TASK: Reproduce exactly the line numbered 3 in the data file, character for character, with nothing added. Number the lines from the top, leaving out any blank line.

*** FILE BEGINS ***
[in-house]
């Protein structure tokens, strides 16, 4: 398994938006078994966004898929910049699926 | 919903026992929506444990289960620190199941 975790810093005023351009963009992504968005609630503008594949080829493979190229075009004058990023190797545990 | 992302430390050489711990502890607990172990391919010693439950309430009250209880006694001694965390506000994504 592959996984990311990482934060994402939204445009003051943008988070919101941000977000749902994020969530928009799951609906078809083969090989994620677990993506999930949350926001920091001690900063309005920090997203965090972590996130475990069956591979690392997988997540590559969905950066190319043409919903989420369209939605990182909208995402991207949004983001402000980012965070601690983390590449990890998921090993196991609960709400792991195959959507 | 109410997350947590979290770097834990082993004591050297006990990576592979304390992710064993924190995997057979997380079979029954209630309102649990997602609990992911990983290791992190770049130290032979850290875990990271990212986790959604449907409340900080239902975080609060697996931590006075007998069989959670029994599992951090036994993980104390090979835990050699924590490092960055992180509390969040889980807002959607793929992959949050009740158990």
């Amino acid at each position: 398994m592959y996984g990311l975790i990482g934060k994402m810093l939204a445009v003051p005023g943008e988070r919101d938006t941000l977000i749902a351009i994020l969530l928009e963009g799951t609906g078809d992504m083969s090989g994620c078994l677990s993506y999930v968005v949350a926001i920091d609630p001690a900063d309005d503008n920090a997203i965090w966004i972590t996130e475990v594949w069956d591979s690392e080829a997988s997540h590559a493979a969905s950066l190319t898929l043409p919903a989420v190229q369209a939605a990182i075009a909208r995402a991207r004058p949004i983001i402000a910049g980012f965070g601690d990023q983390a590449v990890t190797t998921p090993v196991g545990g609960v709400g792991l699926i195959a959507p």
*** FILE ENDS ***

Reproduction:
């Amino acid at each position: 398994m592959y996984g990311l975790i990482g934060k994402m810093l939204a445009v003051p005023g943008e988070r919101d938006t941000l977000i749902a351009i994020l969530l928009e963009g799951t609906g078809d992504m083969s090989g994620c078994l677990s993506y999930v968005v949350a926001i920091d609630p001690a900063d309005d503008n920090a997203i965090w966004i972590t996130e475990v594949w069956d591979s690392e080829a997988s997540h590559a493979a969905s950066l190319t898929l043409p919903a989420v190229q369209a939605a990182i075009a909208r995402a991207r004058p949004i983001i402000a910049g980012f965070g601690d990023q983390a590449v990890t190797t998921p090993v196991g545990g609960v709400g792991l699926i195959a959507p």